I would consider myself to be “fundamentalist” in many of my beliefs, but I also see the appeal of religion, and respect the rights of people to hold certain beliefs.
As for not allowed even the possibility, perhaps you’ve never read Richard Dawkins. Perhaps you’ve never actually talked to an atheist before. I’ll give you the benefit of the doubt on that. But Dawkins, who is probably the most outspoken atheist alive acknowledges that there is a change that god does exist (he puts it at 5% at least in some quotes, I’d personally put it lower than that myself). If the most vocal atheist on the planet admits a chance, I’m unsure how you can stand by your claim, but don’t bother to let pesky little things like facts get in your way, you wouldn’t want to do something different and think for yourself.
As for being willing to lay one’s life on the line for beliefs, I can’t think of anything more people have willingly killed for (and died for) than belief in god.
But Atheists organize themselves so that their views may have influence, much like Christianity.
Are you saying that atheists should not be organizing? If a group is systematically shunned by the majority (as atheists are in the US) the only way to stop this prejudice is to organize. If organization is a sign of a religion then any group of 3 or more can be considered a religion, and the word loses all meaning.
They think they are 100% right, and that everyone else is wrong
I’d say any group of a large enough size will have people with this opinion. However, I would say that those people who really dedicate themselves to a scientific worldview are at least less likely to have this opinion.
I once heard a quote (or perhaps it was just a mixture of multiple quotes I somehow combined into one in my head): One sign of true intelligence and wisdom, is realizing how much you don’t know.
Science can not answer all the questions yet, therefor it is a flawed system and should not be accepted. Science once taught that the world was flat, and rested on the back of giant turtles.
We may not have all the answers yet due to the limitations of our “human imagination”, but we are looking for them. Instead of giving up and saying “god did it”, or things are a certain way because a book written by primitive bronze age men says something, we look for the evidence to support our hypotheses, and refine them when necessary.
But you can’t KNOW for sure, so how can you claim there is no god.
Based on the evidence I have seen (read, studied, etc) the probability is QUITE low. Dawkins puts it at 5%, I think he is being generous.
I spent many years trying to believe in religion and god. I was “raised” catholic, went to a protestant school, a jewish school, read the koran, the bible (twice), and a few books on eastern religions. In all of my attempts to find religion (because I thought I was “supposed” to believe, and did not understand why I did not) I never saw any evidence that any of them were onto anything more basic than some very good ideas, interspersed with some horrific ideas.
Religion has much to offer for some people, and can do great for them. It also is the source of some of the largest divisions in humanity.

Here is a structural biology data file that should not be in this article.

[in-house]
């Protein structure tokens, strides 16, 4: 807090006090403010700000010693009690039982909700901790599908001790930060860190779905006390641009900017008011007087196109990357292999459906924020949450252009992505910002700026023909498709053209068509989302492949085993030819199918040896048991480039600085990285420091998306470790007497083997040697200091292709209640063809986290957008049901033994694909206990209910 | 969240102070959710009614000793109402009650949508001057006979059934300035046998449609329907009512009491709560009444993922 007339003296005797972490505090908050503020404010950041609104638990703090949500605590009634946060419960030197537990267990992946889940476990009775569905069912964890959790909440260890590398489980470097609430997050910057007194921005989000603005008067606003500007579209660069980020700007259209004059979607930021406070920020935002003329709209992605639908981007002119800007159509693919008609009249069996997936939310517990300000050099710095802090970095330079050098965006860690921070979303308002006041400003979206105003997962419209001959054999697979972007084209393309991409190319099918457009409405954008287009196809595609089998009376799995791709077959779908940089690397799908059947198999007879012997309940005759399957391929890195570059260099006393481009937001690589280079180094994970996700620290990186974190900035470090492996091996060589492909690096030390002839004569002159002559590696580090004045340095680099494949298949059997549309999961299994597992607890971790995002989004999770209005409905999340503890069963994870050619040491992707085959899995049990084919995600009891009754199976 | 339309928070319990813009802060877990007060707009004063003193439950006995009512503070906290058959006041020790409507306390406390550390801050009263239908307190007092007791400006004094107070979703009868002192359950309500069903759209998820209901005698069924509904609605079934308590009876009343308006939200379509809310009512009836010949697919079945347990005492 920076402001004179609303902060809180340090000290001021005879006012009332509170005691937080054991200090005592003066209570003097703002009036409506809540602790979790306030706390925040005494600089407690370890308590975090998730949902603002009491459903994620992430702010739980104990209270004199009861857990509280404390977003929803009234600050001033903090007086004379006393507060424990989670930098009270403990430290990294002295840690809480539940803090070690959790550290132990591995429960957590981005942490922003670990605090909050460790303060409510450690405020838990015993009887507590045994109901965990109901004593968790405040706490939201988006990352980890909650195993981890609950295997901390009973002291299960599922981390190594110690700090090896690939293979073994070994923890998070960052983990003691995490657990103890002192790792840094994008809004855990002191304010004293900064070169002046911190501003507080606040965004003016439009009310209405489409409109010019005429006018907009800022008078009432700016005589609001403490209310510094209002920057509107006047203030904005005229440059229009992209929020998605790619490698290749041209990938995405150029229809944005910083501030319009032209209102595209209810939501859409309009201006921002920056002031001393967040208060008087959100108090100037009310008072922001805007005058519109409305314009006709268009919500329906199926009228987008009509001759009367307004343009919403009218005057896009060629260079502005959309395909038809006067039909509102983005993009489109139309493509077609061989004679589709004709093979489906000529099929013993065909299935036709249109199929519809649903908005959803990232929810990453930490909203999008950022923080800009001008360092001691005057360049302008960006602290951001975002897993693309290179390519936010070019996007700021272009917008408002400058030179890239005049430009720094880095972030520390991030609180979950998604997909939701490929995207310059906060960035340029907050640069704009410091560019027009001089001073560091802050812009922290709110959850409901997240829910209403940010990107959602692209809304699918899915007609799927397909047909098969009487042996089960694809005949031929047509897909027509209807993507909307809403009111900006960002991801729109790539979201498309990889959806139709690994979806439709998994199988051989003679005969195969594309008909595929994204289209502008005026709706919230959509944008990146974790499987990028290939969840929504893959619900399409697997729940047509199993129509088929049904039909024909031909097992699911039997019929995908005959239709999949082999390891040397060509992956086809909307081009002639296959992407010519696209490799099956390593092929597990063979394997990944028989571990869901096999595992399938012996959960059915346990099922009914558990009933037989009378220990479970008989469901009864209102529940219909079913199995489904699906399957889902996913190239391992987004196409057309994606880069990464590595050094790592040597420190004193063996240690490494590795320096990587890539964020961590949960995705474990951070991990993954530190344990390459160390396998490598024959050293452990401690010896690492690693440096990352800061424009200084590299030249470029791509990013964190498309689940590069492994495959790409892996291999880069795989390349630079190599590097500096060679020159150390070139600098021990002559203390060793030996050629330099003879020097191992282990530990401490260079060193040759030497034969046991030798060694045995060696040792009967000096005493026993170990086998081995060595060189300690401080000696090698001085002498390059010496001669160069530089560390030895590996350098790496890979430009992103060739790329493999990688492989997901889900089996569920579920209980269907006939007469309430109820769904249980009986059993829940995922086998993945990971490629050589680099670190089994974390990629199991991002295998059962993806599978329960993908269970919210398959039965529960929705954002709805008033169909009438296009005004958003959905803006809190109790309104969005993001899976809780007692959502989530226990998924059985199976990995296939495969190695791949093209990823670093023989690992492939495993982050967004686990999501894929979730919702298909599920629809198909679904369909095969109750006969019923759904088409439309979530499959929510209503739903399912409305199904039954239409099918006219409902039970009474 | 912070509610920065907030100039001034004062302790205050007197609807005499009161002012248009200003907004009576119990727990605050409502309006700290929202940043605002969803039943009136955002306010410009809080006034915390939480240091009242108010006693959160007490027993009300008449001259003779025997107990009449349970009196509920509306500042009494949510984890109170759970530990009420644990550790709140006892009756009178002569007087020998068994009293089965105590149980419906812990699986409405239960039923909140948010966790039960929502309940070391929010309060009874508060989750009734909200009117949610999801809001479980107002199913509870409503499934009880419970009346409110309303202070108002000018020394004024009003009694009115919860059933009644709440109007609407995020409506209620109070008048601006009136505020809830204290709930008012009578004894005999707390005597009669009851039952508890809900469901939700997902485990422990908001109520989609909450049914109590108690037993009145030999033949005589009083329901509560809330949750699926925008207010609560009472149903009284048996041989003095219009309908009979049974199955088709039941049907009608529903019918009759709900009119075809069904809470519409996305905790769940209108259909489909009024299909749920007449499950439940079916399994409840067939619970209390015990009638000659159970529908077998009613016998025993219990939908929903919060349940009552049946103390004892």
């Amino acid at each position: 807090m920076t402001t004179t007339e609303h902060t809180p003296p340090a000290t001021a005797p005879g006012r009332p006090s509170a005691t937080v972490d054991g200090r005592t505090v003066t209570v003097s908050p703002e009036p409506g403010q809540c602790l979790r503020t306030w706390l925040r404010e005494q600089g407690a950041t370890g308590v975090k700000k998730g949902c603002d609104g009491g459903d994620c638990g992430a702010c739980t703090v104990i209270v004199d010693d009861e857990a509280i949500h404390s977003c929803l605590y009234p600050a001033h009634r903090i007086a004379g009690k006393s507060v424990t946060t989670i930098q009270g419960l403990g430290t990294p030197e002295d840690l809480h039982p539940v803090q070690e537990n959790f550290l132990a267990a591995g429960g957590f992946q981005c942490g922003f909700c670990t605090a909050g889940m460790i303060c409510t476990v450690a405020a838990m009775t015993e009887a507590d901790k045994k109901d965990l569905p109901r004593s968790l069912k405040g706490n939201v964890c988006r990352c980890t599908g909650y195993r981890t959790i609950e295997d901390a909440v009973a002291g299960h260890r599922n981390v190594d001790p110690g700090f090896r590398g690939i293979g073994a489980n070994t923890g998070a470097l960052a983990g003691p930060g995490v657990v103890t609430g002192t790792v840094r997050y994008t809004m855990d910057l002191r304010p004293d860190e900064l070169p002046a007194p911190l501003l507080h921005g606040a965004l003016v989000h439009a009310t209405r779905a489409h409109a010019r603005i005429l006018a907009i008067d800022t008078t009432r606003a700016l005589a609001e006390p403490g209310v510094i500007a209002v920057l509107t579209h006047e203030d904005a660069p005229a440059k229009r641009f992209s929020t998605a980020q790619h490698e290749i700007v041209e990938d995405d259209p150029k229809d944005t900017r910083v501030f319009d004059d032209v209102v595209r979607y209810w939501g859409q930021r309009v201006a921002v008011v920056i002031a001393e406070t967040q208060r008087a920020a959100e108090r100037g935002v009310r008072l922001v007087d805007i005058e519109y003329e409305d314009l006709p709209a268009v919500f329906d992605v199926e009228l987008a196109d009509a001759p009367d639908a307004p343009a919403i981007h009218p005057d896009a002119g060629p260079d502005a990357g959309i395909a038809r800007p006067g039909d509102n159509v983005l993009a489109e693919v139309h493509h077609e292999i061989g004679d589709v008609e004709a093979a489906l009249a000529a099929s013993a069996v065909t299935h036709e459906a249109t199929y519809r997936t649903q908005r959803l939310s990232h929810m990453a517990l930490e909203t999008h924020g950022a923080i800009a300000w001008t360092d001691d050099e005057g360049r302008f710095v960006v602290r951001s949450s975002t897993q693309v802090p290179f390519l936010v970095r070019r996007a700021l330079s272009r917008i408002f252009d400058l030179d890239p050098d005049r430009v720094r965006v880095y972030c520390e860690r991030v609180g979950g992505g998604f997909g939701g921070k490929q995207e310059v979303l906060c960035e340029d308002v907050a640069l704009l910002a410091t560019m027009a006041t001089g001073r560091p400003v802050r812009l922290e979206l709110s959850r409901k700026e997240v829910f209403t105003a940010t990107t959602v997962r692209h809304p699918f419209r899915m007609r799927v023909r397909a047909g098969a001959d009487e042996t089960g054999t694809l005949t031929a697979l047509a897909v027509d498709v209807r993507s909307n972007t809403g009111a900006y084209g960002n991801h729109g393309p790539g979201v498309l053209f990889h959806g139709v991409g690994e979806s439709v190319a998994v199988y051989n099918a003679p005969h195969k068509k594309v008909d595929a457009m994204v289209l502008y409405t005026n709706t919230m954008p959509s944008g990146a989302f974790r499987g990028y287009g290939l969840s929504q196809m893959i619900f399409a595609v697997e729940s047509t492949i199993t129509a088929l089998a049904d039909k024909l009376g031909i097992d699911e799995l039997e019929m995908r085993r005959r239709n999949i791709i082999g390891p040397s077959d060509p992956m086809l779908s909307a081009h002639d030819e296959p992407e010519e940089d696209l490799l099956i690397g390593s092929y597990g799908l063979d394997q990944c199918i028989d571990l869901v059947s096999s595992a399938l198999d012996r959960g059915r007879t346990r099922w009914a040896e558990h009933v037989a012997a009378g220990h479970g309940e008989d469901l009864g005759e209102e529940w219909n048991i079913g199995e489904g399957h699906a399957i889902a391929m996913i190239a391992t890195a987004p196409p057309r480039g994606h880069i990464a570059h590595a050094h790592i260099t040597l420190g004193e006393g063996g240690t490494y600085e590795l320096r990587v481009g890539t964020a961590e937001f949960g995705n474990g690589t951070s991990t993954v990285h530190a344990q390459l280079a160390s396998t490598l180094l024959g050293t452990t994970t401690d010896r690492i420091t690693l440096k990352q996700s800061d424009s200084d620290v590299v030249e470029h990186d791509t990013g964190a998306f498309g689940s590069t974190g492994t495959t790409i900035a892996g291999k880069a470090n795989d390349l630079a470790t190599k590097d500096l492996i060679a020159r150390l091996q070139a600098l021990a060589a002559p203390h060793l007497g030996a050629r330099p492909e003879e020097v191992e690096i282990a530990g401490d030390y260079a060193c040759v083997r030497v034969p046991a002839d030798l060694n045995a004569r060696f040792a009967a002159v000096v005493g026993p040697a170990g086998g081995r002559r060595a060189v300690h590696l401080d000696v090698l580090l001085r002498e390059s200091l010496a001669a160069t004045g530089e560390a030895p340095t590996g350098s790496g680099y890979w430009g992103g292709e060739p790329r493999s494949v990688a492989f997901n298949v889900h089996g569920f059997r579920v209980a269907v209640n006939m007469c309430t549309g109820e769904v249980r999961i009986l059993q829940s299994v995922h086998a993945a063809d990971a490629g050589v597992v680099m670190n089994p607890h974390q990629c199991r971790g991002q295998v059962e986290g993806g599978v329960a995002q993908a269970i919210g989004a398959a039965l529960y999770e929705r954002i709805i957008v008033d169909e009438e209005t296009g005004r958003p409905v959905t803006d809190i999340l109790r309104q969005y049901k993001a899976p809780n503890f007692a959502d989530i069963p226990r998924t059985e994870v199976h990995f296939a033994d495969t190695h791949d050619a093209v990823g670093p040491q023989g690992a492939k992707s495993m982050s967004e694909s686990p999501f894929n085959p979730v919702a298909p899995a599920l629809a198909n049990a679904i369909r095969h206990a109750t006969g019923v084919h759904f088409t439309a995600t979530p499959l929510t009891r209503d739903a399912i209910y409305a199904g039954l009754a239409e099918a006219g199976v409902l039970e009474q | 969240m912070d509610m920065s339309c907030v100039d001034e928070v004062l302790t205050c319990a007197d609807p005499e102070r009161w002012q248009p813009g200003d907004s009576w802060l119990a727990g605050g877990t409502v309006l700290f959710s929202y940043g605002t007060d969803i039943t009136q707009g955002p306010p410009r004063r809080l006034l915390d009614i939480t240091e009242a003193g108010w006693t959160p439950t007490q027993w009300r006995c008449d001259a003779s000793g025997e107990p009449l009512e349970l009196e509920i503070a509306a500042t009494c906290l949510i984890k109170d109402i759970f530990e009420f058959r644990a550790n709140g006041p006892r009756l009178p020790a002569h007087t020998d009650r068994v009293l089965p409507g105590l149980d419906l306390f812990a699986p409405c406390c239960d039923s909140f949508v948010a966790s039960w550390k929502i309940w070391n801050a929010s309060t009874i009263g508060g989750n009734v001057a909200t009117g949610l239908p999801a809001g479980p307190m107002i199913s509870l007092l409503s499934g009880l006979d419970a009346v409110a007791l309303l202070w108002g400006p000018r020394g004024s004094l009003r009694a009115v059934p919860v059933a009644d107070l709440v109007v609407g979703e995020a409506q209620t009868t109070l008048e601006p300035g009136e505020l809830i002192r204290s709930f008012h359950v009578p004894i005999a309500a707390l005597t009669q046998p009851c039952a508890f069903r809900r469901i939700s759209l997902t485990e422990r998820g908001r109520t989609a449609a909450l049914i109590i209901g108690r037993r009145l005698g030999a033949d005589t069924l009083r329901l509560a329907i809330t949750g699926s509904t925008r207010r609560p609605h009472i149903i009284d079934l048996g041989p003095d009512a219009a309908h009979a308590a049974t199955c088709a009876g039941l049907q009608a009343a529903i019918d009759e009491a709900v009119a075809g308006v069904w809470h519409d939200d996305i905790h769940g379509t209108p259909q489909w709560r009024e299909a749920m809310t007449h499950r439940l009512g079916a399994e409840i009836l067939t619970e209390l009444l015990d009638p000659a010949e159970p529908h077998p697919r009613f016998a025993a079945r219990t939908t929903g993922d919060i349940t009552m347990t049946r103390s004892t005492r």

But whether you find solace in it or not, there is no evidence to support any of them as being “true”.
If you apply Occam’s Razor, theism is more reasonable than atheism.
Actually a supernatural explanation would be a much more extraordinary claim than a natural one, by virtue of being supernatural. If something can not be explained by physical laws of the universe (laws we know or laws we don’t yet know), then BY IT:S VERY NATURE, it’s automatically more complex, and thus fails the Occam’s Razor test.
If you’re a male, do you have scientifically verifiable evidence of the female orgasm?
Can you PROVE that your wife loves you (or you love your wife)?
While I have never experienced one (a female orgasm) myself, I do trust my wife implicitly. If she tells me that they exist, I’m willing to take her word on this subject. This does not mean I’d be willing to kill (or die) over such a trivial bit on information though.
As for love, this is a subjective feeling, like hate, anger, joy, etc. These make no claims upon the physical world, only upon the emotional state of the person experiencing them. I have experienced these emotions and know how they influenced me, and when I see that influence in others I can assume they may be having those same feelings. This assumption may at times be wrong, but it’s the best assumption available based on the given evidence.
It’s not rational to assume the non-existence of God
If it rational to assume the non-existence of invisible fairies in my fridge that turn the light on and off when I close the door?
How about multiple god (i.e. hinduism, roman, greek, egyptian, etc)?
How about lord zenu dropping alien life forms into volcanoes millions of years ago to be reborn out of clams and then somehow this all leads to Tom Cruise?
Or Santa Claus, vampires, dragons, elves, trolls, etc?
Without the evidence to support the idea, the ONLY rational approach is to treat the claim with skepticism.
There is not proof enough to convince me that there is not an intelligent creator
Is there proof enough for you, that bigfoot does not exist? How about vampires, fairies, the flying spaghetti monster, thor, allah, ra, zenu, etc?
How is the proof against those, any different than the proof against jesus?